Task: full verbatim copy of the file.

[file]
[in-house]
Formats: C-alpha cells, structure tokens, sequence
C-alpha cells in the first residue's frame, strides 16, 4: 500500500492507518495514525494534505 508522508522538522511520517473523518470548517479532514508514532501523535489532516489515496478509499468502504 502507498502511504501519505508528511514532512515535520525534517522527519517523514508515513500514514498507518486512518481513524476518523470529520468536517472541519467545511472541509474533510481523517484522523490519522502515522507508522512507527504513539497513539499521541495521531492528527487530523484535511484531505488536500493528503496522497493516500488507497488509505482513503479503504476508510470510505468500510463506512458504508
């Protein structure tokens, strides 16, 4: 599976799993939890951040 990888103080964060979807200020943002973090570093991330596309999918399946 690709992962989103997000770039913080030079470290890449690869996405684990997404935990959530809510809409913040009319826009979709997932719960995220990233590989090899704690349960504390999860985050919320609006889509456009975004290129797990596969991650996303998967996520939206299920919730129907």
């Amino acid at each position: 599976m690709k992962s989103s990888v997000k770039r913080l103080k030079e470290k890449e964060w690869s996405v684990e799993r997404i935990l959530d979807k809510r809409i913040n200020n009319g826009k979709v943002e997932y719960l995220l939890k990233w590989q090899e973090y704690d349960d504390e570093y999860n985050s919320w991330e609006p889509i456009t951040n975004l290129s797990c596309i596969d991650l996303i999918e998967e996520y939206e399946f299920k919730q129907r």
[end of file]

[in-house]
Formats: C-alpha cells, structure tokens, sequence
C-alpha cells in the first residue's frame, strides 16, 4: 500500500492507518495514525494534505 508522508522538522511520517473523518470548517479532514508514532501523535489532516489515496478509499468502504 502507498502511504501519505508528511514532512515535520525534517522527519517523514508515513500514514498507518486512518481513524476518523470529520468536517472541519467545511472541509474533510481523517484522523490519522502515522507508522512507527504513539497513539499521541495521531492528527487530523484535511484531505488536500493528503496522497493516500488507497488509505482513503479503504476508510470510505468500510463506512458504508
């Protein structure tokens, strides 16, 4: 599976799993939890951040 990888103080964060979807200020943002973090570093991330596309999918399946 690709992962989103997000770039913080030079470290890449690869996405684990997404935990959530809510809409913040009319826009979709997932719960995220990233590989090899704690349960504390999860985050919320609006889509456009975004290129797990596969991650996303998967996520939206299920919730129907």
């Amino acid at each position: 599976m690709k992962s989103s990888v997000k770039r913080l103080k030079e470290k890449e964060w690869s996405v684990e799993r997404i935990l959530d979807k809510r809409i913040n200020n009319g826009k979709v943002e997932y719960l995220l939890k990233w590989q090899e973090y704690d349960d504390e570093y999860n985050s919320w991330e609006p889509i456009t951040n975004l290129s797990c596309i596969d991650l996303i999918e998967e996520y939206e399946f299920k919730q129907r």